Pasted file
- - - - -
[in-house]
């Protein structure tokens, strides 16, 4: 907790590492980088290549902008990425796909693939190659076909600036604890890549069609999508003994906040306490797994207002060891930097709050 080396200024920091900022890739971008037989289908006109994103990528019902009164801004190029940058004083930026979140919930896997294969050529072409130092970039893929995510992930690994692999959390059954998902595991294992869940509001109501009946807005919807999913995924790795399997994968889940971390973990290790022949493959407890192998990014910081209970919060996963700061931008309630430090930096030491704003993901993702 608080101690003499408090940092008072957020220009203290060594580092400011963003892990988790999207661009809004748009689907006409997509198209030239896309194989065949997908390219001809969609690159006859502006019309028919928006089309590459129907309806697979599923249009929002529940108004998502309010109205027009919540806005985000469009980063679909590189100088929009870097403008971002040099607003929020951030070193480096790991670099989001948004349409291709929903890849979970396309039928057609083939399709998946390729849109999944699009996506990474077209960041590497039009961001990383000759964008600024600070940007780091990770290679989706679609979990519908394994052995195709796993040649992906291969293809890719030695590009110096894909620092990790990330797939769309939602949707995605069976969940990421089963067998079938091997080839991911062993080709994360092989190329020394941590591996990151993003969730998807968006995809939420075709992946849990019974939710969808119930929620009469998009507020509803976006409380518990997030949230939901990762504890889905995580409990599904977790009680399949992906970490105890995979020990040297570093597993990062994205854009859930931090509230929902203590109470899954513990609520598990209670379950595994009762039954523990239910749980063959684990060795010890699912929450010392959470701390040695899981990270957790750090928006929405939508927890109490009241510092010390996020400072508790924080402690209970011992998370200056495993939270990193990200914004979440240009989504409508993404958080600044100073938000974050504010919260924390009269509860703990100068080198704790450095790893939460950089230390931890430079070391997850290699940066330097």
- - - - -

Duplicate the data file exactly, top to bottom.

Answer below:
[in-house]
């Protein structure tokens, strides 16, 4: 907790590492980088290549902008990425796909693939190659076909600036604890890549069609999508003994906040306490797994207002060891930097709050 080396200024920091900022890739971008037989289908006109994103990528019902009164801004190029940058004083930026979140919930896997294969050529072409130092970039893929995510992930690994692999959390059954998902595991294992869940509001109501009946807005919807999913995924790795399997994968889940971390973990290790022949493959407890192998990014910081209970919060996963700061931008309630430090930096030491704003993901993702 608080101690003499408090940092008072957020220009203290060594580092400011963003892990988790999207661009809004748009689907006409997509198209030239896309194989065949997908390219001809969609690159006859502006019309028919928006089309590459129907309806697979599923249009929002529940108004998502309010109205027009919540806005985000469009980063679909590189100088929009870097403008971002040099607003929020951030070193480096790991670099989001948004349409291709929903890849979970396309039928057609083939399709998946390729849109999944699009996506990474077209960041590497039009961001990383000759964008600024600070940007780091990770290679989706679609979990519908394994052995195709796993040649992906291969293809890719030695590009110096894909620092990790990330797939769309939602949707995605069976969940990421089963067998079938091997080839991911062993080709994360092989190329020394941590591996990151993003969730998807968006995809939420075709992946849990019974939710969808119930929620009469998009507020509803976006409380518990997030949230939901990762504890889905995580409990599904977790009680399949992906970490105890995979020990040297570093597993990062994205854009859930931090509230929902203590109470899954513990609520598990209670379950595994009762039954523990239910749980063959684990060795010890699912929450010392959470701390040695899981990270957790750090928006929405939508927890109490009241510092010390996020400072508790924080402690209970011992998370200056495993939270990193990200914004979440240009989504409508993404958080600044100073938000974050504010919260924390009269509860703990100068080198704790450095790893939460950089230390931890430079070391997850290699940066330097």